"[" ^ (f x1) ^ "; " ^ ... ^ (f xn) ^ "]"
This function can be implemented on one line, without using any recursion by
calling # stringOfList string_of_int [1;2;3;4;5;6];; - : string = "[1; 2; 3; 4; 5; 6]" # stringOfList (fun x -> x) ["foo"];; - : string = "[foo]" # stringOfList (stringOfList string_of_int) [[1;2;3];[4;5];[6];[]];; - : string = "[[1; 2; 3]; [4; 5]; [6]; []]" ## Problem #2: Big NumbersThe OCaml type int only contains values upto a certain size. For example, # 99999999999999999999999999999999999999999999999 ;; Error: Integer literal exceeds the range of ...You will now implement functions to manipulate arbitrarily large numbers represented as lists of integers. ## (A) 10 + 5 + 10 = 25 pointsWrite a curried function val clone : ’a -> int -> ’a listsuch that `clone x n` returns a list of `n` copies of the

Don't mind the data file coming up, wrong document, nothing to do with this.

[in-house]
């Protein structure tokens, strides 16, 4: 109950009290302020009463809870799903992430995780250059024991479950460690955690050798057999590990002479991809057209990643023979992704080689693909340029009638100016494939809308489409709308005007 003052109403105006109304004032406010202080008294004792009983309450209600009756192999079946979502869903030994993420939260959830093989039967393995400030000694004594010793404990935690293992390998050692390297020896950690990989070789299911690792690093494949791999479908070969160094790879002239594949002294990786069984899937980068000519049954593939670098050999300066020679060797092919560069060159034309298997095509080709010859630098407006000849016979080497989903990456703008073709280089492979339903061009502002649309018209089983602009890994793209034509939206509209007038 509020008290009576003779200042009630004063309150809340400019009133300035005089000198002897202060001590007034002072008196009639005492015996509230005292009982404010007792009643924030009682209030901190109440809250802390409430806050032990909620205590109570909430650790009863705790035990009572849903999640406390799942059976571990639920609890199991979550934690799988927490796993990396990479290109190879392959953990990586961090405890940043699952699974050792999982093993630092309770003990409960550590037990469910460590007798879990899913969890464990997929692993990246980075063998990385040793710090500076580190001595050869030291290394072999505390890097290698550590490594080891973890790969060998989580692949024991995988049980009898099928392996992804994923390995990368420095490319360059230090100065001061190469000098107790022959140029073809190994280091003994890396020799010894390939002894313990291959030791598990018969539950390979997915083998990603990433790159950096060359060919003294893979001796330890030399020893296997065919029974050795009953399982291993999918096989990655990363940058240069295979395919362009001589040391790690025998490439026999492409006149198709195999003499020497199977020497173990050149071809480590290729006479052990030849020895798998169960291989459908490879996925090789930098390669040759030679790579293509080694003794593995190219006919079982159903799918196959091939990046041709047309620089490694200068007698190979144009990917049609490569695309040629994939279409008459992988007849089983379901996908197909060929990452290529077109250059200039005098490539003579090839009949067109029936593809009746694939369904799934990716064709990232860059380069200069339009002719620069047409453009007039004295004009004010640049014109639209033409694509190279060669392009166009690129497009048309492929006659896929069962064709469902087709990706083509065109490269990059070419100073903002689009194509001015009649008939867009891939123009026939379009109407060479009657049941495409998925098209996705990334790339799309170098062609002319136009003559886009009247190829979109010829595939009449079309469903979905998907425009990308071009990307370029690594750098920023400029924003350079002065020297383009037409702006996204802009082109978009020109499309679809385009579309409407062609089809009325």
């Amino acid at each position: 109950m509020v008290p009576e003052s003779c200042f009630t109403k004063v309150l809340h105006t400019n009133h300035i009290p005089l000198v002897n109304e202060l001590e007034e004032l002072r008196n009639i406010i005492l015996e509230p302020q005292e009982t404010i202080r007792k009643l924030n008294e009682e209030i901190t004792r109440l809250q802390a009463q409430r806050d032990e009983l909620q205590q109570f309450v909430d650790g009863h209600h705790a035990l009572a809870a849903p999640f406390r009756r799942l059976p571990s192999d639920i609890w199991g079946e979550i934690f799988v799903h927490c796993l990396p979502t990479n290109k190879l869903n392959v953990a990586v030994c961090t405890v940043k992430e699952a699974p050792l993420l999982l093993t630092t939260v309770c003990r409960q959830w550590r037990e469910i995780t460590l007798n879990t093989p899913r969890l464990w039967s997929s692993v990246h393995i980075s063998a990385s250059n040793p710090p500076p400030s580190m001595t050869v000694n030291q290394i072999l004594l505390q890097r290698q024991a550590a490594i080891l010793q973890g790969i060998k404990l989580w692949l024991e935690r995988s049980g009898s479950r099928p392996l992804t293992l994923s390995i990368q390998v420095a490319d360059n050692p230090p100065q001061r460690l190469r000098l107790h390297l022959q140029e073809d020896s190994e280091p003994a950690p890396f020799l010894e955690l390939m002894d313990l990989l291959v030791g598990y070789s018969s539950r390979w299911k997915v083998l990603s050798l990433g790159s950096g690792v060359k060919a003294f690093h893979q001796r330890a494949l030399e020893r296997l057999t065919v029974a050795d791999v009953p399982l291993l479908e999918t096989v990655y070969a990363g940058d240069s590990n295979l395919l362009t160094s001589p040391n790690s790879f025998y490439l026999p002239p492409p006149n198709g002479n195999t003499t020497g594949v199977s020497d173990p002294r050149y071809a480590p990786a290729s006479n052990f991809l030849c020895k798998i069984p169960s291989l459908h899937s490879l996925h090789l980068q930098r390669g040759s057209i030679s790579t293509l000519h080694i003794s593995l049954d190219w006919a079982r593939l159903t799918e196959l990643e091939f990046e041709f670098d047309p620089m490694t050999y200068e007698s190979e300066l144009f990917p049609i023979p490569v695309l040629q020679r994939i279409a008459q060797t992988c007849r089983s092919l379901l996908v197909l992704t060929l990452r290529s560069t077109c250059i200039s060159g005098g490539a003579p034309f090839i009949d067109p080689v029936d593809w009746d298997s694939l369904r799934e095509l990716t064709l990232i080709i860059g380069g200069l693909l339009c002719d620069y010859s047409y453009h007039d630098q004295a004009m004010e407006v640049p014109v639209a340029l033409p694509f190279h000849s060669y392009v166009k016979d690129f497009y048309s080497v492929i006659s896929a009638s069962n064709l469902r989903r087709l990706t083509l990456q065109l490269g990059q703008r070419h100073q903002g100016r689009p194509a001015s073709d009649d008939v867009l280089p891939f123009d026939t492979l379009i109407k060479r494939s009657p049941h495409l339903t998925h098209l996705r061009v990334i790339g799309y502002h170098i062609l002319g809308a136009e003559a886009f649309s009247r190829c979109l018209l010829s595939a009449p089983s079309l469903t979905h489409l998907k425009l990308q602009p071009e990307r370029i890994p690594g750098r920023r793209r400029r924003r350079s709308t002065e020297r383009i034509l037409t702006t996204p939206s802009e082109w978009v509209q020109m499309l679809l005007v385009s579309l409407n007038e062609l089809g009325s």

value `x` . If the integer `n` is `0` or
negative, then `clone` should return the empty list. Once you have
implemented the function, you should get the following behavior at the OCaml
prompt:
# clone 3 5;; - : int list = [3; 3; 3; 3; 3] # clone "foo" 2;; - : string list = ["foo"; "foo"] # clone clone (-3);; - : (’_a -> int -> ’_a list) list = []
Use clone to write a curried function val padZero : int list -> int list -> int list * int listwhich takes two lists `[x1;...;xn]` and `[y1;...;ym]` and
adds zeros in front of the shorter list to make the lists equal length. Once
you have implemented the function, you should get the following behavior at the
OCaml prompt:
# padZero [9;9] [1;0;0;2];; - : int list * int list = ([0;0;9;9],[1;0;0;2]) # padZero [1;0;0;2] [9;9];; - : int list * int list = ([1;0;0;2],[0;0;9;9])